The number of potentially habitable planets is greater than previously thought, according to a new analysis by a Penn State researcher, and some of those planets are likely lurking around nearby stars.
“We now estimate that if we were to look at 10 of the nearest small stars we would find about four potentially habitable planets, give or take,” said Ravi Kopparapu, a post-doctoral researcher in geosciences. “That is a conservative estimate,” he added. “There could be more.”
Kopparapu detailed his findings in a paper accepted for publication in Astrophysical Journal Letters. In it, he recalculated the commonness of Earth-sized planets in the habitable zones of low-mass stars, also known as cool stars or M-dwarfs.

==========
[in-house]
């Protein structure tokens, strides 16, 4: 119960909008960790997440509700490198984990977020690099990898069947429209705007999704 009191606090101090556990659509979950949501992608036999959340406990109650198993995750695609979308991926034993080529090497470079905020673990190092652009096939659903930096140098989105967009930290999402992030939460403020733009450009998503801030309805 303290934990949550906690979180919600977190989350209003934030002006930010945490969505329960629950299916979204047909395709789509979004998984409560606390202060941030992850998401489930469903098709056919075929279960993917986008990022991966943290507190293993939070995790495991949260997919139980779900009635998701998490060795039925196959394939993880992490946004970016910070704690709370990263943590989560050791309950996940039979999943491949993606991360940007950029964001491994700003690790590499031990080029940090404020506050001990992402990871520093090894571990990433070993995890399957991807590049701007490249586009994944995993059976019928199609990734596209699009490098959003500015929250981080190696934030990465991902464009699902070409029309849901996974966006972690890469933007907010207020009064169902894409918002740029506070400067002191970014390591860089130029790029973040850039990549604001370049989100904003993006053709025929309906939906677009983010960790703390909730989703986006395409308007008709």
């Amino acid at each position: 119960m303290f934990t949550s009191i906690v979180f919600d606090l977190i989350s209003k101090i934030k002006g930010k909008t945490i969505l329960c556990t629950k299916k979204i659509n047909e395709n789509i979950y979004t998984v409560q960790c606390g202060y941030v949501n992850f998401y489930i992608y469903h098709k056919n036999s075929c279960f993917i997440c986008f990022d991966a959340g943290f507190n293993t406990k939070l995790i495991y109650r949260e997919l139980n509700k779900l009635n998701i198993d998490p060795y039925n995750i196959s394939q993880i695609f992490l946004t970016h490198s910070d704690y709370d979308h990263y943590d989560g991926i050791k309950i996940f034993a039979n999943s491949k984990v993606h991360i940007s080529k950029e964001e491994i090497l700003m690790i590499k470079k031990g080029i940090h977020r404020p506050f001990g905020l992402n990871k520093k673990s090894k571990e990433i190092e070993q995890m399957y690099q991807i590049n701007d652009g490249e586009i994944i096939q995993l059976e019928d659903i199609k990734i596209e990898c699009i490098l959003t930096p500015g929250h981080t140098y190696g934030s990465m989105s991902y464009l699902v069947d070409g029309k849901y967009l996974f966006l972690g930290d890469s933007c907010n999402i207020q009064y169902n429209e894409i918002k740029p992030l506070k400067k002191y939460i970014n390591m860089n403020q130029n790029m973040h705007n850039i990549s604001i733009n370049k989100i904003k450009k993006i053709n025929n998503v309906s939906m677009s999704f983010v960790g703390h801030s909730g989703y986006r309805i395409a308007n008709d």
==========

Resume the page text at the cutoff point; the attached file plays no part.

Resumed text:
Scientists focus on M-dwarfs for several reasons, he explained. The orbit of planets around M-dwarfs is very short, which allows scientists to gather data on a greater number of orbits in a shorter period of time than can be gathered on Sun-like stars, which have larger habitable zones. M-dwarfs are also more common than stars like Earth’s Sun, which means more of them can be observed.
According to his findings, “The average distance to the nearest potentially habitable planet is about seven light years. That is about half the distance of previous estimates,” Kopparapu said. “There are about eight cool stars within 10 light-years, so conservatively, we should expect to find about three Earth-size planets in the habitable zones.”
CONTINUED at Science Daily.